Tehran’s provisional Friday Prayers Leader Ayatollah Seyed Ahmad Khatami urged Iraq’s Shiite and Sunni religious scholars to join hands to uproot terrorism in the Muslim country.
Addressing a large and fervent congregation of the people on Tehran University campus on Friday, Ayatollah Khatami said, “Prominent Sunni clerics, who are highly disappointed with the conduct of the murderer Takfiris are advised to join Shiite clergies in announcing that those criminals’ deeds are fully unrelated to Islam.”
“The Shiite and Sunni clerics will save Islam’s prestige if they do so,” the senior Iranian cleric said.
Earlier this week, a senior Iraqi Sunni cleric requested religious authorities and scholars in the country to avoid issuing provocative religious decrees (fatwas) against security forces, warning that such positions are an act of treachery as they mean aligning with terrorist groups such as Al-Qaeda and its branch, the Islamic State of Iraq and the Levant (ISIL).
“The Iraqi security and military forces who took part in Al-Anbar operations are part of the Iraqi people and for the same reason they should be supported,” Head of Iraqi Ulemas Society Sheikh Khaled Al-Mulla told FNA on Wednesday.
Sheikh Al-Mulla’s remarks came as tensions have been rising over the past few weeks in Anbar, a province that makes up a third of Iraq’s territory along the Euphrates River.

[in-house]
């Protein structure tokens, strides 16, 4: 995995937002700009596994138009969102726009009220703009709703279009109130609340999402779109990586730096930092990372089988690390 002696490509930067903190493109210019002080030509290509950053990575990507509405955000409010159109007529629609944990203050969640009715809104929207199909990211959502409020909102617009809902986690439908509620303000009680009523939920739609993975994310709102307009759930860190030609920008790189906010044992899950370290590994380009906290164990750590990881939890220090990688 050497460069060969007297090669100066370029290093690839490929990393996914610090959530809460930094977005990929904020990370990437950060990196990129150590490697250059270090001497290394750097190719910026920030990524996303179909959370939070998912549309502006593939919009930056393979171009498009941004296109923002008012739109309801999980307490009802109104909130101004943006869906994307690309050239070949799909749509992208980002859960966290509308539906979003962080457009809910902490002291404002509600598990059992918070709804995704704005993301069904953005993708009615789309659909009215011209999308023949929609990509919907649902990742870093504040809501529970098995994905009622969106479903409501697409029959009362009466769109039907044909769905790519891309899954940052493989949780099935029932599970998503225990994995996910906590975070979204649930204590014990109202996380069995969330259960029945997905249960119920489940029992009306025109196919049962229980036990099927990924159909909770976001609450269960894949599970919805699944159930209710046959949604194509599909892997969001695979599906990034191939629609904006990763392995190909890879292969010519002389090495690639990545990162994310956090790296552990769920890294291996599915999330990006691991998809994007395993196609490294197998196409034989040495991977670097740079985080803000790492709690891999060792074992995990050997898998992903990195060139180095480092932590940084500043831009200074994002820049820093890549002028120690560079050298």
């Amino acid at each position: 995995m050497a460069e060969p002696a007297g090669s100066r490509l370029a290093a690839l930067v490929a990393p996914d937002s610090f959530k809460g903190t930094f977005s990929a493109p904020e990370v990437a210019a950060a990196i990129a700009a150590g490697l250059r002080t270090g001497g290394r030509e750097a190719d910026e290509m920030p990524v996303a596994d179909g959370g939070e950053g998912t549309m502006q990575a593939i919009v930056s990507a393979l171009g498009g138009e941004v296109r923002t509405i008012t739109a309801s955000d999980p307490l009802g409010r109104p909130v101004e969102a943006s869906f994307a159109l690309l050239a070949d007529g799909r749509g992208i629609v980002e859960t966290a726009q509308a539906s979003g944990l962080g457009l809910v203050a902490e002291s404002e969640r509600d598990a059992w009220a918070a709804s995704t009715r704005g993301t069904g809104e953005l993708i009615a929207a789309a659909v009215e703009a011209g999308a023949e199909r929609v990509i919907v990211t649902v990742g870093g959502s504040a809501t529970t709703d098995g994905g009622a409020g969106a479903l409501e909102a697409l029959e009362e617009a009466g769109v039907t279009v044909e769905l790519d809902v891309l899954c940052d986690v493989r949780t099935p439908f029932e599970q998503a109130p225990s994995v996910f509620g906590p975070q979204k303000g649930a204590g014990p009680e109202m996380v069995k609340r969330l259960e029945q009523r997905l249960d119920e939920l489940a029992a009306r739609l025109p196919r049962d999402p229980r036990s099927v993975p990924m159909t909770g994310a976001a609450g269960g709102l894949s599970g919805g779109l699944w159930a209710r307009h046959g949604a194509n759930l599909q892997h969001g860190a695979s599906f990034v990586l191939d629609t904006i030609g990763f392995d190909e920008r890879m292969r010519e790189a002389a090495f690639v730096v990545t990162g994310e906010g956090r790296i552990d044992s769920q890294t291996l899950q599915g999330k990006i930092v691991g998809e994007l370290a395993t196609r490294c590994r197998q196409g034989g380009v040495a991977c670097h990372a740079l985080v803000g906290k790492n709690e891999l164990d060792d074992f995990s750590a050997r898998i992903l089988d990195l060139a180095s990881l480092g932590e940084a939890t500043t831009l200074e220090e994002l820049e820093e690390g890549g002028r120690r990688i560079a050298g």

He reiterated that Iraq’s religious scholars should avoid making statements that would threaten the lives of the country’s security forces.
The army launched a major operation in Anbar to flush out Al-Qaeda militants after an attack killed at least 18 soldiers, including an army commander on December 21.
Clashes broke out Monday in the Ramadi area, West of Baghdad, as security forces dismantled a protest camp where demonstrators had gathered for more than a year.
Ten militants died in the fighting, which also spread to the nearby city of Fallujah.
Protests broke out in the area in December 2012 after the arrest of the guards of then-finance minister, Rafa al-Essawi, on terrorism charges.
The Iraqi premier had described the protest site as “a headquarters for the leadership of Al-Qaeda,” and urged the protesters to leave the camps.
Defense Ministry Spokesman Lieutenant General Mohammed al-Askari told state television the decision to remove the camp came after tribal leaders and local government and defense ministry officials reached a deal.